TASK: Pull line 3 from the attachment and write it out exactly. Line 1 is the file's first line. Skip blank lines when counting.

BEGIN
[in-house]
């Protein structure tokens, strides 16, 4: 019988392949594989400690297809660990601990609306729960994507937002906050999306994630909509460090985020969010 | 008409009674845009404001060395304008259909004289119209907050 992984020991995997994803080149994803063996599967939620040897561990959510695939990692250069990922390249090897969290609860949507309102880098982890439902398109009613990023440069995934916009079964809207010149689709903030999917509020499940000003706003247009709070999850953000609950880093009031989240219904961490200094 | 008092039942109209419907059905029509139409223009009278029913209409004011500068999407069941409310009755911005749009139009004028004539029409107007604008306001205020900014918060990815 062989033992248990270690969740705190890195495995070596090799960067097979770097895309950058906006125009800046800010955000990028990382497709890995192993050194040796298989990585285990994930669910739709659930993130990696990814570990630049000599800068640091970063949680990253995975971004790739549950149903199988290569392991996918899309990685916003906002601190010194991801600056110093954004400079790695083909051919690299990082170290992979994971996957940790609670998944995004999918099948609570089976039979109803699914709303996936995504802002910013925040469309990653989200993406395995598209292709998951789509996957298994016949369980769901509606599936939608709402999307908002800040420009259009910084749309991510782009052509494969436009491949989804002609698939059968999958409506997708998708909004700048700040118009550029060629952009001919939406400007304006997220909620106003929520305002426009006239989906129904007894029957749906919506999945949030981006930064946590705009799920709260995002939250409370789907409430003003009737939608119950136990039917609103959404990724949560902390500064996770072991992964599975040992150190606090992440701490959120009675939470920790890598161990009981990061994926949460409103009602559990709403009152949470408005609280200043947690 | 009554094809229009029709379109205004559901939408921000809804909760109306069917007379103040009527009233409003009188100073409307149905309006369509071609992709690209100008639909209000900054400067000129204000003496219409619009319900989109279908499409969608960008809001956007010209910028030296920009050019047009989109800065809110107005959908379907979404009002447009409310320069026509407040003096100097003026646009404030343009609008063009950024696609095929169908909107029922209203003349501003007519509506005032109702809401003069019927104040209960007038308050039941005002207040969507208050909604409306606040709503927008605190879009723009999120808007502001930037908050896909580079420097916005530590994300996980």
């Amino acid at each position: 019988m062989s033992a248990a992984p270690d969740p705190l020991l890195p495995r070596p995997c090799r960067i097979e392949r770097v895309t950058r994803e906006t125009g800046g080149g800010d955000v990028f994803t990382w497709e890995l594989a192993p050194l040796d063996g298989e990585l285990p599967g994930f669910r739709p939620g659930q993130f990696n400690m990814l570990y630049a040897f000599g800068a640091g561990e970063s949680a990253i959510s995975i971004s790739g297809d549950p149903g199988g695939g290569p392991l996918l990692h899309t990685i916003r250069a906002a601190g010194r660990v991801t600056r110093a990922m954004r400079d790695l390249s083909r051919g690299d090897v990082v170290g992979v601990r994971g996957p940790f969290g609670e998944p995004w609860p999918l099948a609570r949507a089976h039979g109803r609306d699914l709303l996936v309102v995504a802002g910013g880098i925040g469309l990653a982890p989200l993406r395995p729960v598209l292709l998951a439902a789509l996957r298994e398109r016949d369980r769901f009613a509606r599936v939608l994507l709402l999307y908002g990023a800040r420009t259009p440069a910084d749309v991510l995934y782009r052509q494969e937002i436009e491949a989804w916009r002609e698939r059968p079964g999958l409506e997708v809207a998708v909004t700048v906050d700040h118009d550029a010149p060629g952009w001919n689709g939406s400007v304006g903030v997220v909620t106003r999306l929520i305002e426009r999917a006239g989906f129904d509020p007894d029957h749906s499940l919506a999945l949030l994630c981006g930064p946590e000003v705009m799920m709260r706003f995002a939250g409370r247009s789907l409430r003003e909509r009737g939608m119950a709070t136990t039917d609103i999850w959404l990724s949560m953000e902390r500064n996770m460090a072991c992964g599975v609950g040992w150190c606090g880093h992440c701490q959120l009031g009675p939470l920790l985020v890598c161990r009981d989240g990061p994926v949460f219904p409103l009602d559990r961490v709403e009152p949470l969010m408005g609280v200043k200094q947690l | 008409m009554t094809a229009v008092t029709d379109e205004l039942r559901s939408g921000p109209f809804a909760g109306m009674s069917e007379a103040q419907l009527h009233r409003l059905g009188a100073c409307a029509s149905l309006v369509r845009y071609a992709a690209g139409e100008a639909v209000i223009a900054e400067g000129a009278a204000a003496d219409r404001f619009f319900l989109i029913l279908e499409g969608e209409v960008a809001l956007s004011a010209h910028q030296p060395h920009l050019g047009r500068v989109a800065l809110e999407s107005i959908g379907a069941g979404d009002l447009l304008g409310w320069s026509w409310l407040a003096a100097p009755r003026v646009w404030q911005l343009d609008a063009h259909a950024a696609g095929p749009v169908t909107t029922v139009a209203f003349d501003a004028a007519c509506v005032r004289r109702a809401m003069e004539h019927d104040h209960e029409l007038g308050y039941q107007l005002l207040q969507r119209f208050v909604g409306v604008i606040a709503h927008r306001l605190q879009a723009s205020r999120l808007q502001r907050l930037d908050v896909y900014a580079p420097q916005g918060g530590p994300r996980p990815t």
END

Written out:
């Amino acid at each position: 019988m062989s033992a248990a992984p270690d969740p705190l020991l890195p495995r070596p995997c090799r960067i097979e392949r770097v895309t950058r994803e906006t125009g800046g080149g800010d955000v990028f994803t990382w497709e890995l594989a192993p050194l040796d063996g298989e990585l285990p599967g994930f669910r739709p939620g659930q993130f990696n400690m990814l570990y630049a040897f000599g800068a640091g561990e970063s949680a990253i959510s995975i971004s790739g297809d549950p149903g199988g695939g290569p392991l996918l990692h899309t990685i916003r250069a906002a601190g010194r660990v991801t600056r110093a990922m954004r400079d790695l390249s083909r051919g690299d090897v990082v170290g992979v601990r994971g996957p940790f969290g609670e998944p995004w609860p999918l099948a609570r949507a089976h039979g109803r609306d699914l709303l996936v309102v995504a802002g910013g880098i925040g469309l990653a982890p989200l993406r395995p729960v598209l292709l998951a439902a789509l996957r298994e398109r016949d369980r769901f009613a509606r599936v939608l994507l709402l999307y908002g990023a800040r420009t259009p440069a910084d749309v991510l995934y782009r052509q494969e937002i436009e491949a989804w916009r002609e698939r059968p079964g999958l409506e997708v809207a998708v909004t700048v906050d700040h118009d550029a010149p060629g952009w001919n689709g939406s400007v304006g903030v997220v909620t106003r999306l929520i305002e426009r999917a006239g989906f129904d509020p007894d029957h749906s499940l919506a999945l949030l994630c981006g930064p946590e000003v705009m799920m709260r706003f995002a939250g409370r247009s789907l409430r003003e909509r009737g939608m119950a709070t136990t039917d609103i999850w959404l990724s949560m953000e902390r500064n996770m460090a072991c992964g599975v609950g040992w150190c606090g880093h992440c701490q959120l009031g009675p939470l920790l985020v890598c161990r009981d989240g990061p994926v949460f219904p409103l009602d559990r961490v709403e009152p949470l969010m408005g609280v200043k200094q947690l | 008409m009554t094809a229009v008092t029709d379109e205004l039942r559901s939408g921000p109209f809804a909760g109306m009674s069917e007379a103040q419907l009527h009233r409003l059905g009188a100073c409307a029509s149905l309006v369509r845009y071609a992709a690209g139409e100008a639909v209000i223009a900054e400067g000129a009278a204000a003496d219409r404001f619009f319900l989109i029913l279908e499409g969608e209409v960008a809001l956007s004011a010209h910028q030296p060395h920009l050019g047009r500068v989109a800065l809110e999407s107005i959908g379907a069941g979404d009002l447009l304008g409310w320069s026509w409310l407040a003096a100097p009755r003026v646009w404030q911005l343009d609008a063009h259909a950024a696609g095929p749009v169908t909107t029922v139009a209203f003349d501003a004028a007519c509506v005032r004289r109702a809401m003069e004539h019927d104040h209960e029409l007038g308050y039941q107007l005002l207040q969507r119209f208050v909604g409306v604008i606040a709503h927008r306001l605190q879009a723009s205020r999120l808007q502001r907050l930037d908050v896909y900014a580079p420097q916005g918060g530590p994300r996980p990815t």